Inspections Keep Streets Safe

By Ron Fanfair, Toronto Police Service Published: 10:54 a.m. August 28, 2018

A small group of officers is scanning the truck traffic that floods into the city each day with an aim to ensure the streets stay safe.

A man in TPS uniform writing on a notepad by a large engine
Constable Paul Breeze makes a note on a brake measurement while he inspects a dump truck

The Commercial Vehicle Safety Inspection section of Traffic Services stop and inspect heavy trucks and other commercial vehicles to ensure they meet all the safety standards – from properly inflated tires to adequate brake systems.

Between January 1, 2017 and June 25, 2018, Constable Brian Horton has laid 916 Highway Traffic Act (HTA) charges, the majority of which relate to mechanical defects of a vehicle and/or load security.

In the same time period, he also laid 270 charges under the Dangerous Goods Transportation Act.

“As Canada’s largest city, there’s a large volume of commercial vehicles travelling in and around it,” said Horton. “Over the years, our Traffic Services Highway Truck Squad (HTS) has formed excellent partnerships with many other Greater Toronto Area police and non-police agencies to maintain safety on our streets. These partnerships strive to improve commercial drivers’ behaviour and encourage compliance with industry regulations through education and strategic enforcement.”

The Service’s HTS unit comprises four core members who can stop and inspect any commercial vehicle on the road. 

In all, 15 officers are certified  Commercial Vehicle Safety Alliance (CVSA) inspectors.

The CVSA is an association of state, provincial, and federal officials responsible for the administration and enforcement of motor carrier safety laws in Canada, the United States and Mexico. It was established to promote an environment free of commercial vehicle accidents and incidents.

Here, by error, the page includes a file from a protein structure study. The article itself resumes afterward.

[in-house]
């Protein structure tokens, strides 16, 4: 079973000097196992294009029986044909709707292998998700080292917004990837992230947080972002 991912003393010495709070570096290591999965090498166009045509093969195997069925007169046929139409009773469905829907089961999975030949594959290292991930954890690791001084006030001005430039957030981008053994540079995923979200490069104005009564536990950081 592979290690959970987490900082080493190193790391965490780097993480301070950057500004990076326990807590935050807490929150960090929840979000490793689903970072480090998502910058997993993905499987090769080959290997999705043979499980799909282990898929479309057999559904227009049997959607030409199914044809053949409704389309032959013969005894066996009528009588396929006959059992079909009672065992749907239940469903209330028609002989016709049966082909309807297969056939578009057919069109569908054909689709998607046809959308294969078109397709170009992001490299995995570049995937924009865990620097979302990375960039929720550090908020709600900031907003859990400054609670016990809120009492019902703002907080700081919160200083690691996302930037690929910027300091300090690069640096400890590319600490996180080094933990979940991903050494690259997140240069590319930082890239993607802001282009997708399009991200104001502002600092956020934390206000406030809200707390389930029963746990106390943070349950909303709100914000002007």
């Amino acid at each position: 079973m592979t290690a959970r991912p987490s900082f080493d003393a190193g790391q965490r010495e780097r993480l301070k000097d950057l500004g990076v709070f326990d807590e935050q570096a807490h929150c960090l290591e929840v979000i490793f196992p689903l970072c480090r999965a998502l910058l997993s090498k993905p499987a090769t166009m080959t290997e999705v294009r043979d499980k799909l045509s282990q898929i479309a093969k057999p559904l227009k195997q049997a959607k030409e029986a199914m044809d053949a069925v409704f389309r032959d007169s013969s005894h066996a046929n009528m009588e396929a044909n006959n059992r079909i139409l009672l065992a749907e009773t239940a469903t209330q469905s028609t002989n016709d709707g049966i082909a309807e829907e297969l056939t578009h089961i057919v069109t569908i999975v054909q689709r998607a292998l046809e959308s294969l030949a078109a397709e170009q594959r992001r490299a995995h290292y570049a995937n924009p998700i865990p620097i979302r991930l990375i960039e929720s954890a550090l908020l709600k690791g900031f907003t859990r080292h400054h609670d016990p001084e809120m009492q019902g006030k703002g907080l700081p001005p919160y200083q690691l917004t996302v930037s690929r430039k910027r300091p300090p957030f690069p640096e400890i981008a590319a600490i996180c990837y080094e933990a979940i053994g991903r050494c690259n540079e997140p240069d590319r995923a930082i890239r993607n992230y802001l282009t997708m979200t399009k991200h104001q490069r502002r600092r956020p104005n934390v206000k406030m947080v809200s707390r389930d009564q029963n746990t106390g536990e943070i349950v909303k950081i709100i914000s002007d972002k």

“This unit specializes in the inspection of commercial motor vehicles,” said Sgt. Robert Brown, who is a certified inspector. “We inspect dangerous goods and look for major defects and load security while ensuring that drivers are not extending themselves to the point they are not getting sufficient rest.”

Brown reminded drivers to do their pre-trip inspection check, which is a regulated requirement, before getting behind the wheel.

“One must keep in mind that when dealing with a commercial vehicle, particularly a heavy truck, there are numerous exposed components that are critical to the safe operation of the vehicle,” he said. “Failure of any of these components could result in significant injury to road users. The certified vehicle inspectors at Traffic Services are highly trained to identify the major defects that most likely result in serious collisions and injuries. On average, 35 to 45 per cent of the commercial vehicles inspected are taken out of service for one or more major defects. As you can see, there is much work to do. The only acceptable out of service percentage is zero. Every vehicle on our roadways should be safe.”

So far in 2018, the HTS and other Traffic Services CVSA inspectors have done nearly 773 vehicle inspections.

“With the amount of developing infrastructure in and around the city at present, the volume of commercial vehicles on the streets has exploded exponentially, making the Highway Truck Squad a critical and valuable asset to the Service,” said CVSA inspector Constable Paul Breeze.

A man in TPS uniform with a TPS truck
Constable Dal Gill with a Commercial Vehicle Inspection truck

Constable Dal Gill recalls a call he received to investigate a school bus on the Don Valley Parkway with a loose wheel.

“The bus had children inside, it was found to be unsafe and charges were laid,” said Gill. “During the investigation, there were some questions about when the bus was certified, so Ministry of Transportation and the Ontario College of Trades enforcement officers were brought in to assist with the investigation. The work we do together is essential.”

Gill said the CVSA program is a very useful asset.

“It is a great way to build relationships with a number of police departments and other investigative services across North America,” he said.

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